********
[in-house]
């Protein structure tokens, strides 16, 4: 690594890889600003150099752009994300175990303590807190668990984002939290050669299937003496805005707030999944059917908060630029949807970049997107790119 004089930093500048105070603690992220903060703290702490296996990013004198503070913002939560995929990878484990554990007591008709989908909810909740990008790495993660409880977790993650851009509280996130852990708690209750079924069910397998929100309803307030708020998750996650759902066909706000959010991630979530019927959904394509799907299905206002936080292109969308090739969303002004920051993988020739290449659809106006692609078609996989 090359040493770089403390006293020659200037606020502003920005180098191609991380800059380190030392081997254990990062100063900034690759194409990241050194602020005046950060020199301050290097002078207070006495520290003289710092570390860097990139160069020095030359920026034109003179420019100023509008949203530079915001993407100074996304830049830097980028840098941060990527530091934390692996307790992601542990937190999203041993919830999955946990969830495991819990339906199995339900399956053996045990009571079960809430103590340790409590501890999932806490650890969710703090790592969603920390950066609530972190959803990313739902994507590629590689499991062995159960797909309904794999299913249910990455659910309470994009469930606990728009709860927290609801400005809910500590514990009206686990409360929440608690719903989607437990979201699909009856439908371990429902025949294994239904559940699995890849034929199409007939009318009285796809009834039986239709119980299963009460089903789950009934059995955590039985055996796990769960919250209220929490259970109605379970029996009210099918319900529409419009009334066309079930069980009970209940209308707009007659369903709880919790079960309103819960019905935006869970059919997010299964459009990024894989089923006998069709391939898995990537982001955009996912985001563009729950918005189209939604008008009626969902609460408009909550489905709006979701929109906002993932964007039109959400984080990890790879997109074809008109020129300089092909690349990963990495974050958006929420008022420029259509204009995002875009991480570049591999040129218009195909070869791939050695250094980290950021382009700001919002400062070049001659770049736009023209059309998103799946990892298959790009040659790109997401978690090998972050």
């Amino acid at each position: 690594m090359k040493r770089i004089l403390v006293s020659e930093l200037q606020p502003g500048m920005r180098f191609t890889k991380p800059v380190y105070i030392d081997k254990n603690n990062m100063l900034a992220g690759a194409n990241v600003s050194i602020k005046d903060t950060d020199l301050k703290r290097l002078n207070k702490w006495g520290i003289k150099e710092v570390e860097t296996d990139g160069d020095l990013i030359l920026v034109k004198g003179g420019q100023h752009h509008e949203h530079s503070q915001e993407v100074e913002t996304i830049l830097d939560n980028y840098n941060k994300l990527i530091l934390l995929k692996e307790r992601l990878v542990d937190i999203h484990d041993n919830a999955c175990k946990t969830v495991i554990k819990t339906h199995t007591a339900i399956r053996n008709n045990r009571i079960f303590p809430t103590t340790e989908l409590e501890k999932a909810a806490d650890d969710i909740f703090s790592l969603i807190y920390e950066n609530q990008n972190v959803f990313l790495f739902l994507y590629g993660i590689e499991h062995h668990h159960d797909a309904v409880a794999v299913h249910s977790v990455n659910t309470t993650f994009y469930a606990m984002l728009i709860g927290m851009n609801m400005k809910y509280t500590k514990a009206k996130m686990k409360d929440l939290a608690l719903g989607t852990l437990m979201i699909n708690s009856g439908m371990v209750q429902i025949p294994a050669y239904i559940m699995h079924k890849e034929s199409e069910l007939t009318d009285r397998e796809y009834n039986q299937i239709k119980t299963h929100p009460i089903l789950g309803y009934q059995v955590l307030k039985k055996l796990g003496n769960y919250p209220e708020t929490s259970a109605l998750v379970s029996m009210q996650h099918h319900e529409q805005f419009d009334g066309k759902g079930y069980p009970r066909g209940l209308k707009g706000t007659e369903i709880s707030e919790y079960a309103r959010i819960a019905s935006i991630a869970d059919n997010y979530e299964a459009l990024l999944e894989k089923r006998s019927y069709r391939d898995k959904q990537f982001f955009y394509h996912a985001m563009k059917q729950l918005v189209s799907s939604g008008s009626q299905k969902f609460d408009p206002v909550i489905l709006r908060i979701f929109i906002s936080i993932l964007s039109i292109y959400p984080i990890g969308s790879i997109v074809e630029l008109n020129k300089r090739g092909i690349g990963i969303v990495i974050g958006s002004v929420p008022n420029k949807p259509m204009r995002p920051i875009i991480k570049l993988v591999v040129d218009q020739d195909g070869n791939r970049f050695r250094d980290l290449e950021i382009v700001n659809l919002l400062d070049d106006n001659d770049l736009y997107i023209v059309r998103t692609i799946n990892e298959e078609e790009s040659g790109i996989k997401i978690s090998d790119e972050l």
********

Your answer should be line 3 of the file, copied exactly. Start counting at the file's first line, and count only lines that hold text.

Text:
């Amino acid at each position: 690594m090359k040493r770089i004089l403390v006293s020659e930093l200037q606020p502003g500048m920005r180098f191609t890889k991380p800059v380190y105070i030392d081997k254990n603690n990062m100063l900034a992220g690759a194409n990241v600003s050194i602020k005046d903060t950060d020199l301050k703290r290097l002078n207070k702490w006495g520290i003289k150099e710092v570390e860097t296996d990139g160069d020095l990013i030359l920026v034109k004198g003179g420019q100023h752009h509008e949203h530079s503070q915001e993407v100074e913002t996304i830049l830097d939560n980028y840098n941060k994300l990527i530091l934390l995929k692996e307790r992601l990878v542990d937190i999203h484990d041993n919830a999955c175990k946990t969830v495991i554990k819990t339906h199995t007591a339900i399956r053996n008709n045990r009571i079960f303590p809430t103590t340790e989908l409590e501890k999932a909810a806490d650890d969710i909740f703090s790592l969603i807190y920390e950066n609530q990008n972190v959803f990313l790495f739902l994507y590629g993660i590689e499991h062995h668990h159960d797909a309904v409880a794999v299913h249910s977790v990455n659910t309470t993650f994009y469930a606990m984002l728009i709860g927290m851009n609801m400005k809910y509280t500590k514990a009206k996130m686990k409360d929440l939290a608690l719903g989607t852990l437990m979201i699909n708690s009856g439908m371990v209750q429902i025949p294994a050669y239904i559940m699995h079924k890849e034929s199409e069910l007939t009318d009285r397998e796809y009834n039986q299937i239709k119980t299963h929100p009460i089903l789950g309803y009934q059995v955590l307030k039985k055996l796990g003496n769960y919250p209220e708020t929490s259970a109605l998750v379970s029996m009210q996650h099918h319900e529409q805005f419009d009334g066309k759902g079930y069980p009970r066909g209940l209308k707009g706000t007659e369903i709880s707030e919790y079960a309103r959010i819960a019905s935006i991630a869970d059919n997010y979530e299964a459009l990024l999944e894989k089923r006998s019927y069709r391939d898995k959904q990537f982001f955009y394509h996912a985001m563009k059917q729950l918005v189209s799907s939604g008008s009626q299905k969902f609460d408009p206002v909550i489905l709006r908060i979701f929109i906002s936080i993932l964007s039109i292109y959400p984080i990890g969308s790879i997109v074809e630029l008109n020129k300089r090739g092909i690349g990963i969303v990495i974050g958006s002004v929420p008022n420029k949807p259509m204009r995002p920051i875009i991480k570049l993988v591999v040129d218009q020739d195909g070869n791939r970049f050695r250094d980290l290449e950021i382009v700001n659809l919002l400062d070049d106006n001659d770049l736009y997107i023209v059309r998103t692609i799946n990892e298959e078609e790009s040659g790109i996989k997401i978690s090998d790119e972050l």